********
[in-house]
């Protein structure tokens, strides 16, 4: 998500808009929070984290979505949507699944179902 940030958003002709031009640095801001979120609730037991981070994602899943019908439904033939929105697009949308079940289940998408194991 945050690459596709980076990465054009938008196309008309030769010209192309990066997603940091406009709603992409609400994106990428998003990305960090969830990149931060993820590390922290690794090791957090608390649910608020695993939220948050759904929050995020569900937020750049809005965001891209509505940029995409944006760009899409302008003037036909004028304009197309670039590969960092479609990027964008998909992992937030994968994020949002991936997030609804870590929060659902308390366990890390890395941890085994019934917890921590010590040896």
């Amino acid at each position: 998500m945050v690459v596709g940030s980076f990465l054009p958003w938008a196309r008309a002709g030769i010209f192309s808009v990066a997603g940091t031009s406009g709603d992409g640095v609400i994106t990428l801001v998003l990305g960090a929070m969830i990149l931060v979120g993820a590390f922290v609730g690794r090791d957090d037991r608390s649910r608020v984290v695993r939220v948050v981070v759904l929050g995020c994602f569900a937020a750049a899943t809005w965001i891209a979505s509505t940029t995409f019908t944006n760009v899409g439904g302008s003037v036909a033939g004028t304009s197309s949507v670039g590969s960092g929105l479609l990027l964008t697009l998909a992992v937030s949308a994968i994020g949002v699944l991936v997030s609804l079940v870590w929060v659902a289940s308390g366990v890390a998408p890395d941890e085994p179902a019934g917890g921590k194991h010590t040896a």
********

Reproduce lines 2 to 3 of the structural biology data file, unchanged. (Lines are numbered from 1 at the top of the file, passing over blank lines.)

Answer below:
């Protein structure tokens, strides 16, 4: 998500808009929070984290979505949507699944179902 940030958003002709031009640095801001979120609730037991981070994602899943019908439904033939929105697009949308079940289940998408194991 945050690459596709980076990465054009938008196309008309030769010209192309990066997603940091406009709603992409609400994106990428998003990305960090969830990149931060993820590390922290690794090791957090608390649910608020695993939220948050759904929050995020569900937020750049809005965001891209509505940029995409944006760009899409302008003037036909004028304009197309670039590969960092479609990027964008998909992992937030994968994020949002991936997030609804870590929060659902308390366990890390890395941890085994019934917890921590010590040896």
């Amino acid at each position: 998500m945050v690459v596709g940030s980076f990465l054009p958003w938008a196309r008309a002709g030769i010209f192309s808009v990066a997603g940091t031009s406009g709603d992409g640095v609400i994106t990428l801001v998003l990305g960090a929070m969830i990149l931060v979120g993820a590390f922290v609730g690794r090791d957090d037991r608390s649910r608020v984290v695993r939220v948050v981070v759904l929050g995020c994602f569900a937020a750049a899943t809005w965001i891209a979505s509505t940029t995409f019908t944006n760009v899409g439904g302008s003037v036909a033939g004028t304009s197309s949507v670039g590969s960092g929105l479609l990027l964008t697009l998909a992992v937030s949308a994968i994020g949002v699944l991936v997030s609804l079940v870590w929060v659902a289940s308390g366990v890390a998408p890395d941890e085994p179902a019934g917890g921590k194991h010590t040896a």